Major assessment organization ETS announced it will open a subsidiary in India, a market that has drawn a torrent of interest from U.S. education companies and investors in recent years.
The new subsidiary, called ETS India, will focus on building upon the foundation of assessment products that the organization has been offering for years in the nation with a population of 1.3 billion, where demand for higher-quality education among schools and families continues to soar.
Those tests include GRE, and the TOEFL and TOEIC tests – which measure English-language skills for students and in work environments, and which ETS says are already widely used across India.
The nonprofit organization, founded in 1947 and headquartered in New Jersey, intends to pursue expansion in India through its English language learning and its postsecondary products.
“These continue to be two areas we see as huge opportunities to grow our support of the education community and contribute to the Indian higher education sector,” Mohammad Kousha, associate vice president of Global Growth at ETS, said in an e-mail to EdWeek Market Brief.
“ETS India will allow us to expand partnerships with education companies in India,” he added, “and we are eager to build these collaborations that will improve our ability to serve our test takers, partners and institutions at a high-level.”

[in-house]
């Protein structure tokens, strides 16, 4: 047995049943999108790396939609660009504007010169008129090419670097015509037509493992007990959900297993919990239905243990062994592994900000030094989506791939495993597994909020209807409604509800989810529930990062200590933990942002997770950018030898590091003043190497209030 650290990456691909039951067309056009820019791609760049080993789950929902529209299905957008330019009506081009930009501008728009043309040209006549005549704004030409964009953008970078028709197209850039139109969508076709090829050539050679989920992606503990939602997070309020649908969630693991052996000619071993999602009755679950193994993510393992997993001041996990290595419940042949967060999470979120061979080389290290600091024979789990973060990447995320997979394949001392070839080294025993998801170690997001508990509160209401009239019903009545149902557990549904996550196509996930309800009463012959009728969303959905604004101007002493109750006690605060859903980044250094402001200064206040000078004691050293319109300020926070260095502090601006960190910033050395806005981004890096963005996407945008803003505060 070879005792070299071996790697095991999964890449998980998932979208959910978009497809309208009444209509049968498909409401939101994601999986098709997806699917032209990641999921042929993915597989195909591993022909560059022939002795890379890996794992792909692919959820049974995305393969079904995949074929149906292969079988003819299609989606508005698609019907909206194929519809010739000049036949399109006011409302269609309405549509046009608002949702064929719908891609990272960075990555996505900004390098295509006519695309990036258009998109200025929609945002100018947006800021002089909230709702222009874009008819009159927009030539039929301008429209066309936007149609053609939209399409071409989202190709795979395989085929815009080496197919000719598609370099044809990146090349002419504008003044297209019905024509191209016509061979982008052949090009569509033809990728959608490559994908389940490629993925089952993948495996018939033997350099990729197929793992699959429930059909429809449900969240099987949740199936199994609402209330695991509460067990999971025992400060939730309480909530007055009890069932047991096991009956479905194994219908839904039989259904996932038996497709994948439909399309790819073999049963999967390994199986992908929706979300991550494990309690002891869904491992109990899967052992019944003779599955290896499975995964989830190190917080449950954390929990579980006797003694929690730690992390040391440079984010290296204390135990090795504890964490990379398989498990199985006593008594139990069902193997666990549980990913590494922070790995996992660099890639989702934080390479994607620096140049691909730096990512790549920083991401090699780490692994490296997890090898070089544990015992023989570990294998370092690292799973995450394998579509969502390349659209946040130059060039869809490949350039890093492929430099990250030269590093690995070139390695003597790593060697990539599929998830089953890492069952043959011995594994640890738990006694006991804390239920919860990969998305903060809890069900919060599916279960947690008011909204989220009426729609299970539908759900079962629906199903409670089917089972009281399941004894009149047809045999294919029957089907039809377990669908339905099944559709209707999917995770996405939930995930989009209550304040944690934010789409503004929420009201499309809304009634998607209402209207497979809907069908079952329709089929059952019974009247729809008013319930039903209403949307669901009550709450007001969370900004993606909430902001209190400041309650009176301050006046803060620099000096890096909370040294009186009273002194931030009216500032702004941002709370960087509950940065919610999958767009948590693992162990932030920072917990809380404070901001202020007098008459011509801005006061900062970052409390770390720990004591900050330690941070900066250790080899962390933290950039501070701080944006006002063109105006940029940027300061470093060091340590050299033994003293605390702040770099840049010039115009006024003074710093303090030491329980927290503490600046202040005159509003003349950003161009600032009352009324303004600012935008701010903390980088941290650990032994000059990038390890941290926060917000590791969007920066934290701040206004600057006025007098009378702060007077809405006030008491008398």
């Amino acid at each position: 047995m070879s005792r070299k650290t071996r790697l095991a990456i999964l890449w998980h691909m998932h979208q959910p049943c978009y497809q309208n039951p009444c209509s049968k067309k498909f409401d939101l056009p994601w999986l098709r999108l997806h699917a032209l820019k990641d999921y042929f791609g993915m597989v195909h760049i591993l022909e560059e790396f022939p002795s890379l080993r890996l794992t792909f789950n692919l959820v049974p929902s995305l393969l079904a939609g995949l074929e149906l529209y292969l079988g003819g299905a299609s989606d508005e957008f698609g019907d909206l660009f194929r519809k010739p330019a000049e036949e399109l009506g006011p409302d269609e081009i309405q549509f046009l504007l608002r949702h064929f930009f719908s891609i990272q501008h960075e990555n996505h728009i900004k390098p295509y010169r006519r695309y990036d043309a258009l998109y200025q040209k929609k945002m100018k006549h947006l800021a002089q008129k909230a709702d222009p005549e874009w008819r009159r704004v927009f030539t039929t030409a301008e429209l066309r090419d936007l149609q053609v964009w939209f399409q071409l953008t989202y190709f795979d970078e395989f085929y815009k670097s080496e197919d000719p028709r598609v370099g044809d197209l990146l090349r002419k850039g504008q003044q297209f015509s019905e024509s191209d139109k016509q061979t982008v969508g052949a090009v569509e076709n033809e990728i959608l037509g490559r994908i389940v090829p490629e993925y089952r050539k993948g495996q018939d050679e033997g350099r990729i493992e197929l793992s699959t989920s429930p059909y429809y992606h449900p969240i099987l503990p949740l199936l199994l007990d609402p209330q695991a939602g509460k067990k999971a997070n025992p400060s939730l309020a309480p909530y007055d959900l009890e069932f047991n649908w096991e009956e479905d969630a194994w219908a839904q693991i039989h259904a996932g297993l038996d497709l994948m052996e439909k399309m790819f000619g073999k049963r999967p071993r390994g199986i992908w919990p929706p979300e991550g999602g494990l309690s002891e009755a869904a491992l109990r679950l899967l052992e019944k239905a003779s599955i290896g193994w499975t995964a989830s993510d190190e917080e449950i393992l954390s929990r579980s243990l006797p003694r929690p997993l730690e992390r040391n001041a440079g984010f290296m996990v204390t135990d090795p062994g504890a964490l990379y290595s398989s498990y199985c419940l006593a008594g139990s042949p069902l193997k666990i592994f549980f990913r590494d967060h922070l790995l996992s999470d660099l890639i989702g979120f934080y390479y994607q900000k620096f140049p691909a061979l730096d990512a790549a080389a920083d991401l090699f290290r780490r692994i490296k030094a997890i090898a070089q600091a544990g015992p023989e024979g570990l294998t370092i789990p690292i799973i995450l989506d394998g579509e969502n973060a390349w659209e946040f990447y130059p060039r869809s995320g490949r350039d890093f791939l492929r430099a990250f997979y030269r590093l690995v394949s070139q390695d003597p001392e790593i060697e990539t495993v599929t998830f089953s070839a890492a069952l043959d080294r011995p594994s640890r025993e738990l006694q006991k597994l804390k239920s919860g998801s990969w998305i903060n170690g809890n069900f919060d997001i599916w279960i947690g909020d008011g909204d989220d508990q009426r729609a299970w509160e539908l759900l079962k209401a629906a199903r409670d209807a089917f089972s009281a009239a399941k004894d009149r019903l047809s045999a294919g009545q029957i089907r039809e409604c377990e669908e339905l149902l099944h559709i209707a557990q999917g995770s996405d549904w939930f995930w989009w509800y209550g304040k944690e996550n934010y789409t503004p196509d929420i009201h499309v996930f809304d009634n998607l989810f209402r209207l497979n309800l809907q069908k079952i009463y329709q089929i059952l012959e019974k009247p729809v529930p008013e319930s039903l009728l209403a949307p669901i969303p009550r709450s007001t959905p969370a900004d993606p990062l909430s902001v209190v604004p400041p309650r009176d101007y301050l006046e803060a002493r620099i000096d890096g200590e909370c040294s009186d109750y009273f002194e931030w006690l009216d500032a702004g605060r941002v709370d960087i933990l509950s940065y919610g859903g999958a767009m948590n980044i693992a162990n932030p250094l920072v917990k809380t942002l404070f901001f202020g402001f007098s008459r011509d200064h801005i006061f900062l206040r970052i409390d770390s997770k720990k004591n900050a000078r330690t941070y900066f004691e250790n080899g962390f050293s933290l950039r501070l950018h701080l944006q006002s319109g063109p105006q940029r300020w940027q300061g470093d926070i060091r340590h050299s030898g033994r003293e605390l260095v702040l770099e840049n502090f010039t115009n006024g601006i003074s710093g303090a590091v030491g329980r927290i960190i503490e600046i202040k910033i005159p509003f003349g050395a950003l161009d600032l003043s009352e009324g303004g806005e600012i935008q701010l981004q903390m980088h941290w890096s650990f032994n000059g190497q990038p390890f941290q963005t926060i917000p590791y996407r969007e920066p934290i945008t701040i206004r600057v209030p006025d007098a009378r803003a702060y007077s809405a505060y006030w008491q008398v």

Over the past few years, huge amounts of venture capital have poured into India’s ed-tech space, as investors have bet that companies touting products covering a variety of areas will capitalize upon demand for higher-quality lessons and new skills to bolster workplace opportunities. Major India-based companies like Byju’s — which has stated ambitions for entering the U.S. education market — and Unacademy are among the fastest-growing players.
At the same time, some education companies from the U.S. and other markets have sought to establish a foothold in India, despite the country’s hugely decentralized array of public and private school networks with divergent academic needs and levels of spending power.
ETS has had a presence in India for decades, mostly focused on providing assessments that allow students in the country to pursue education and work opportunities, Kousha said.
The organization’s products gained have gained name recognition over time, and an office in the country will help ETS “further strengthen and foster our presence in-country, which is equipped with a well-accomplished team to support ETS operations,” he said.
ETS has a strong international presence, delivering products and services to 180 countries.
Lejo Sam Oommen, a former Pearson official, will lead ETS India as managing director, a role in which he will develop and implement the company’s growth strategy.
Image by Getty